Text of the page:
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              Oxidative stress in vascular disease: causes, defense mechanisms and potential therapies.

              Endothelial cells control vascular homeostasis by generating paracrine factors that regulate vascular tone, inhibit platelet function, prevent adhesion of leukocytes, and limit proliferation of vascular smooth muscle. The dominant factor responsible for many of those effects is endothelium-derived nitric oxide (NO). Endothelial dysfunction characterized by enhanced inactivation or reduced synthesis of NO, alone or in combination, is seen in conjunction with risk factors for cardiovascular disease. Endothelial dysfunction can promote vasospasm, thrombosis, vascular inflammation, and proliferation of the intima. Vascular oxidative stress and increased production of reactive oxygen species contributes to mechanisms of vascular dysfunction. Oxidative stress is mainly caused by an imbalance between the activity of endogenous pro-oxidative enzymes (such as NADPH oxidase, xanthine oxidase or the mitochondrial respiratory chain) and antioxidant enzymes (such as superoxide dismutase, glutathione peroxidase, heme oxygenase, thioredoxin peroxidase/peroxiredoxin, catalase and paraoxonase). In addition, small-molecular-weight antioxidants might have a role in the defense against oxidative stress. Increased concentrations of reactive oxygen species reduce bioactive NO through chemical inactivation, forming toxic peroxynitrite, which in turn can uncouple endothelial NO synthase to form a dysfunctional superoxide-generating enzyme that contributes further to oxidative stress. The role of oxidative stress in vascular dysfunction and atherogenesis, and strategies for its prevention are discussed.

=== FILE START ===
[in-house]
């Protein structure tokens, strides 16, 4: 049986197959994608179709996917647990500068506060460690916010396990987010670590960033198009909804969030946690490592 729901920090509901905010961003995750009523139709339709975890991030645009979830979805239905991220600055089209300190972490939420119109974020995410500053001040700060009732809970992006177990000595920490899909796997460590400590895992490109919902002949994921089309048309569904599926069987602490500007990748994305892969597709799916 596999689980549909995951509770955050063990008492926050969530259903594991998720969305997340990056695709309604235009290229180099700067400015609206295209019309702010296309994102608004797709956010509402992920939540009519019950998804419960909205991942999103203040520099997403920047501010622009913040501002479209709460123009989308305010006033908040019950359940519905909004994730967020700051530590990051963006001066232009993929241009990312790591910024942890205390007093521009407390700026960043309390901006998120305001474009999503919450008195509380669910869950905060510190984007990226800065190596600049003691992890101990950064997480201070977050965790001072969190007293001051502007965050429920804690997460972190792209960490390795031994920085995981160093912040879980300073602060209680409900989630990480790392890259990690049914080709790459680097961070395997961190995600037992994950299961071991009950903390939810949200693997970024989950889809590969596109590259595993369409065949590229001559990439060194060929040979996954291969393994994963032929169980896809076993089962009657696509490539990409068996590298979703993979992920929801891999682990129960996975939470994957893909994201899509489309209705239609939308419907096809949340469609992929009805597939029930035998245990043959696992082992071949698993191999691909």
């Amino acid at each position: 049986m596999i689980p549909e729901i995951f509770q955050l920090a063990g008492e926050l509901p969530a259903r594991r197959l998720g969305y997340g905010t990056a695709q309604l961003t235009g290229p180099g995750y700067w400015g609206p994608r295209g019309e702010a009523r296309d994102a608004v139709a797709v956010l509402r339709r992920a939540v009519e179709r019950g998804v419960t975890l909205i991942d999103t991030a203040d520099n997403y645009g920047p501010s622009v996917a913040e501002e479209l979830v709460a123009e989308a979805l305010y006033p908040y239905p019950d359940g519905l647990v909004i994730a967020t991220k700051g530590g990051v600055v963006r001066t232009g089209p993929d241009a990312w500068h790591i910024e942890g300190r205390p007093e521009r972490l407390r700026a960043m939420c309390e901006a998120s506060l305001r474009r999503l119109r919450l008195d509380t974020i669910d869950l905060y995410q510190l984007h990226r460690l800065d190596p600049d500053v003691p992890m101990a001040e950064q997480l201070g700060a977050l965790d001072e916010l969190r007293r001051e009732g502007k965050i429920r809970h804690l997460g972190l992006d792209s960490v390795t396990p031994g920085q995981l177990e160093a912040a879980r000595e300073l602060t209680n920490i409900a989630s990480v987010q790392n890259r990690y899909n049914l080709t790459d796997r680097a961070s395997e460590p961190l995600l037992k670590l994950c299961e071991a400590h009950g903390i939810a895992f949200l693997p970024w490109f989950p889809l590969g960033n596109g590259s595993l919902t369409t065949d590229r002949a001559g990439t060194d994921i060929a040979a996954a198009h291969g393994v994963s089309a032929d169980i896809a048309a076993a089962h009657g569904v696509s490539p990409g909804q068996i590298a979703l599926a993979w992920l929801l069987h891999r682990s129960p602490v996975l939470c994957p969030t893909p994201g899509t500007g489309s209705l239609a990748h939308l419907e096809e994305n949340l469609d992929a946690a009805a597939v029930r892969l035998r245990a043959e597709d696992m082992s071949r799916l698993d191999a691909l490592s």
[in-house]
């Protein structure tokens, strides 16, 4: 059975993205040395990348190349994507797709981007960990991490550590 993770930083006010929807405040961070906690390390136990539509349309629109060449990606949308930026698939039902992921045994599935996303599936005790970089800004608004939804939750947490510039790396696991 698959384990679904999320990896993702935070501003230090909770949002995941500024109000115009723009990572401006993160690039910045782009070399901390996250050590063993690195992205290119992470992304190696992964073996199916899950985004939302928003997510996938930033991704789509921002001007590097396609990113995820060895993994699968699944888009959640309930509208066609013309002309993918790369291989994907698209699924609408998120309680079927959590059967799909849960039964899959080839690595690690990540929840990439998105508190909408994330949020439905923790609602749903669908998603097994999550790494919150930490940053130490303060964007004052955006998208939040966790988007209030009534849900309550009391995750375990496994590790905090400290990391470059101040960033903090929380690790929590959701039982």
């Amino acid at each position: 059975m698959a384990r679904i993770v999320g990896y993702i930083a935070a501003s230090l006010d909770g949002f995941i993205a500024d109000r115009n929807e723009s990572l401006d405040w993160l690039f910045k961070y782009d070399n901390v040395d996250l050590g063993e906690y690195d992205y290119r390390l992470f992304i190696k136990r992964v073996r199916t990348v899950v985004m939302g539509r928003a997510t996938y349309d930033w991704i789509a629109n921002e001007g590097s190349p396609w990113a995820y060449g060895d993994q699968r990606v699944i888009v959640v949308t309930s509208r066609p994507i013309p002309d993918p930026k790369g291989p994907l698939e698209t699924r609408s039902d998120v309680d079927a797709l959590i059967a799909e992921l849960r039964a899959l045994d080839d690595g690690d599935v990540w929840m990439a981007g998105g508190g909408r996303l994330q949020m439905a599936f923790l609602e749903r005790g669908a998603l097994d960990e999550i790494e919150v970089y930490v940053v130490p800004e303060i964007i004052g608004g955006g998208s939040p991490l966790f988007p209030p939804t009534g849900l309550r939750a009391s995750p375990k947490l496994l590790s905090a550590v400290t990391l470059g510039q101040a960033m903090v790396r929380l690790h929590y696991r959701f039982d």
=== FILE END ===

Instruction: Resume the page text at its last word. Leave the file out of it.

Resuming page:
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                Author and article information

                Journal